EAP Reportable?


#1

How does EAP affect clearance? An incident occured last year on the first week of my federal job. I was held at gunpoint, beat up and robbed in the town I resided. They took my phone and wallet. My supervisor found out due to the obvious bruising on my face when coming into the office the following morning. He told me about EAP and said they are there to talk to me if I needed to vent. I decided to go for sleep advice as I hardly slept. I went for advising once for 3 weeks until I was sleeping a full 8 hours a day.

The form states do not disclose if it was strictly martial, grief not related to voilence by you or PTSD. Would this be under grief and therefore not reportable? Because I submitted my SF86 prior to hire this event is not listed (yet).


#2

I would say that you could easily not report this . . . It could easily be mitigated under the PTSD heading. Even if they decided that it should have been reported, your explanation should satisfy.

Since you are currently employed and your supervisor suggested the use of the therapist, you can simply report this to your FSO and get a written or digital statement that you disclosed it.

Don’t be paranoid . . . Nobody is going to strip you of your clearance because you were mugged.


#3

I’ll go speak with my FSO right now to get it in writing that I spoke to them about this matter. Thank you!

Edit: FSO said because I wasn’t the one doing harm/mugging another and using EAP for my own well being, it is not reportable.

Hope this helps other victims in the future. Dont be afraid of EAP, get help so you can ensure your duties.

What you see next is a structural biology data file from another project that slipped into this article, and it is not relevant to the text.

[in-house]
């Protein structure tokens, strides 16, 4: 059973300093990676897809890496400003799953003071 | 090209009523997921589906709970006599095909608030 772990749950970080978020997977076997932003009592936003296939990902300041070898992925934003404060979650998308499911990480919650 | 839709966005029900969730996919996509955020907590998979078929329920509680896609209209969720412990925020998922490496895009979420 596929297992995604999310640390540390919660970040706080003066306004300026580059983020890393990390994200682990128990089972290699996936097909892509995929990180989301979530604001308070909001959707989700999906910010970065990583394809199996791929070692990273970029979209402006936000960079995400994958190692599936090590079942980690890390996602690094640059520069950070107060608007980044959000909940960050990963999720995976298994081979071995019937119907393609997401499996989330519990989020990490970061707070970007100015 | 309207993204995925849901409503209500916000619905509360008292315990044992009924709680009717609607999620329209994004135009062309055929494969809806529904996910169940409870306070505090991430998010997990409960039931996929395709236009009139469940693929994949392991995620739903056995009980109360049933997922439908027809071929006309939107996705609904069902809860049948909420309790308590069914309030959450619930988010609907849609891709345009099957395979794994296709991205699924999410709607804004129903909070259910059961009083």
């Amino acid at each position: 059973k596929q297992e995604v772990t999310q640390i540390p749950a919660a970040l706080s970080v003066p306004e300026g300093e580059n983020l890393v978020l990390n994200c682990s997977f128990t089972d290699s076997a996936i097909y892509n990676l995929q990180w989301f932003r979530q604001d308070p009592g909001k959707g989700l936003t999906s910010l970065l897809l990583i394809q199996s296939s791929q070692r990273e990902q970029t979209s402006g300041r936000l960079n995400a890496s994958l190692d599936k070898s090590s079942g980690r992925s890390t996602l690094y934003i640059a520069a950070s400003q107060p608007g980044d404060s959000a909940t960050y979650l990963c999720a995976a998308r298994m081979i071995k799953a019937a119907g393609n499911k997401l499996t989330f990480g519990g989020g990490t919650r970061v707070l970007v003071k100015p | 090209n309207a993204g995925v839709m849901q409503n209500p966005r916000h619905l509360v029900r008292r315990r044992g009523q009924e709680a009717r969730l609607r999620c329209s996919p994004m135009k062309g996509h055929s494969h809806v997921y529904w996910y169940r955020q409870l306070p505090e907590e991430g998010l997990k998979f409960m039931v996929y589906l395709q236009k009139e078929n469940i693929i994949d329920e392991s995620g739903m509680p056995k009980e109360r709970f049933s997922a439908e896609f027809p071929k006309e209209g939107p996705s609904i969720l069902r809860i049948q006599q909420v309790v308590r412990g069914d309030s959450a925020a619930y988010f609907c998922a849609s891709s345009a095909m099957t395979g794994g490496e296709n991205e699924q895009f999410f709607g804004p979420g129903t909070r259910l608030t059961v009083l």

#4

Thanks for the update . . . But, I would tell everyone not to fear therapy in general if you feel it’s justified. Get help when you need it. The problem, more often than not, with clearance holders is the subject that gets you into therapy not the therapy itself. People need help dealing with loss, spouse issues, children issues, parent issues and others. Clearance holders are not special in that these things do not happen to the them. We have a special responsibility to deal with these issues and sometimes therapy is the way to get this done.

Over the last several years, I have read a number of books on PTSD treatments in the military and every book discuss the difficulty of getting our soldiers to admit that they need the help. Let’s not have that be a problem here . . .


#5

Good call! That was definitely ill advice on my part. What about getting help regarding ADHD? I have some coworkers who think they have it but are afraid to consult a doctor because they would rather not report it on their SF86 as a ding for mental health. What is your take on this? (Cant find info on here or anywhere)


#6

You don’t want to get me started on ADHD . . . If you have coworkers who think that they are ADHD my best suggestion would be to get their rear ends into a gym. ADHD is not a mental issue. It’s a medical issue.


#7

I have not yet to speak with them today but since hired, I noticed they frequently go to the gym almost everyday (morning or afterhours at the gym on site). I dont mean to poke but what about ADHD or ADD which you were referring to? Im not well educated about ADHD/ADD and so Im sorry if it upset you.


#8

You didn’t upset me . . . ADHD is a farce . . . It’s a catch-all diagnosis used to medicate kids with too much energy or with other behavioral issues that should be treated instead. The meds are dangerous and cause more problems than they create.

Nobody should be self-diagnosing ADHD/ADD . . .